Ocean and climate regulation


Climate variability directly constrains the ocean, sea ice dynamics and biogeochemical fluxes, which in return affect atmosphere and climate. The ocean modulates the intensity of climate change by absorbing part of the heat excess and greenhouse gas increase resulting from human activities.

The processes driving the behaviour of the complex system of ocean / biogeochemical components / marine ecosystems are nonlinear and work on large spatial and time – scale spectra, from thousands of kilometres (ocean basin) to several kilometres (fronts), down to centimetres (turbulence). Interactions and feedbacks between the global ocean, 1 Ui30 climate change and human activities are numerous and complex, ranging from the energy efficiency of maritime transport to mitigation strategies involving marine ecosystems and the ocean carbon pump.

The ISblue community has expertise in fine-scale ocean dynamics (LabexMER axis 1- remote sensing at high resolution, leadership in ESA-CNES satellite missions such as SWOT or Sentinel, and numerical modelling); observation of ocean circulation and global climate (OVIDE observatory of the meridional overturning circulation, Euro- Argo and equipex NAOS); distribution and global cycle of trace elements (e.g. GEOTRACES cruises); process-based studies of the ocean carbon pump (LabexMER axis 2); evolution of sea state, sea ice and icebergs under climate change, and their impacts on maritime transport (e.g. IOWAGA ERC project on surface waves); and efficiency of marine shipping (IRDL and IRENav).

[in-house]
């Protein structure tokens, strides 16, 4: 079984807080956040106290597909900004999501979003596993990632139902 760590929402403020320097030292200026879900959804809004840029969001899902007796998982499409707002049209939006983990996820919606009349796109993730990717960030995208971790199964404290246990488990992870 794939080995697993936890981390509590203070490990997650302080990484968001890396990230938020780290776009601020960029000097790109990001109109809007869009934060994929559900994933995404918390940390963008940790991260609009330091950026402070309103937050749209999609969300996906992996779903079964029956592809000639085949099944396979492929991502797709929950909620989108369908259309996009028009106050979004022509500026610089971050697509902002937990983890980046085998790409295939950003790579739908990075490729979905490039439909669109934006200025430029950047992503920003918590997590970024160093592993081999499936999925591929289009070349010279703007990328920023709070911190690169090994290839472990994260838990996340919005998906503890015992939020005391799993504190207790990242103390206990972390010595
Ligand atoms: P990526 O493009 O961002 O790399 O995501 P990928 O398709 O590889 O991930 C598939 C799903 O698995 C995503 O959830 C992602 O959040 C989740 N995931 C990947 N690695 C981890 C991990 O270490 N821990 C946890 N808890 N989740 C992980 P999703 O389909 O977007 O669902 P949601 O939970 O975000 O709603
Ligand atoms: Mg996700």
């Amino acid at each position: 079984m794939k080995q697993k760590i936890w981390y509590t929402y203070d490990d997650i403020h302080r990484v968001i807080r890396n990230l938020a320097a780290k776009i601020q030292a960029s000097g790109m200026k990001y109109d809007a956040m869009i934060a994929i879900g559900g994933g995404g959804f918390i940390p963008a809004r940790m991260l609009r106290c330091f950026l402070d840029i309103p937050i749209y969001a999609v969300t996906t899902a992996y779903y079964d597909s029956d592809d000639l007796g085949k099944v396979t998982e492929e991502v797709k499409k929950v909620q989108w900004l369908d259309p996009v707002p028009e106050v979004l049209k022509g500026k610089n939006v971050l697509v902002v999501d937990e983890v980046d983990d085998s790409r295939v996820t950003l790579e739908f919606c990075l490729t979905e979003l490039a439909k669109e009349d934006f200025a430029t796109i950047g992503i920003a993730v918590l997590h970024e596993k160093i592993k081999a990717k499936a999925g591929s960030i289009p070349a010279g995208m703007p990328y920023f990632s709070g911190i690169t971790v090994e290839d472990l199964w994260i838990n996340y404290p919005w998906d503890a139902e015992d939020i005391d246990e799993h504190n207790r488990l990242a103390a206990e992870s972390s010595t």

This Theme will support projects such as:

• Modelling and observing the dynamics of the ocean-ice-atmosphere interface at high resolution, including surface waves, to improve the safety of human activities and the accuracy of regional climate scenarios;

• Coupling between dynamics, minor and major chemical elements,
biogeochemistry and plankton ecology in the open ocean, from the scale
of energy dissipation to large-scale thermohaline circulation, and their
modifications linked to climate change;

• Integrating instrumental, archaeological and historical datasets with
sedimentary records of climate variability over the last millennium combined with physiological knowledge of present and fossilized marine organisms such as bivalves, to extend time series of climate into the past;

• Improving the safety and climate impact of global shipping, taking into
account changes in the physical environment, legal issues, and energy
efficiency of ships (through improved propellers, clean energy production,
and better ship resistance to rough seas).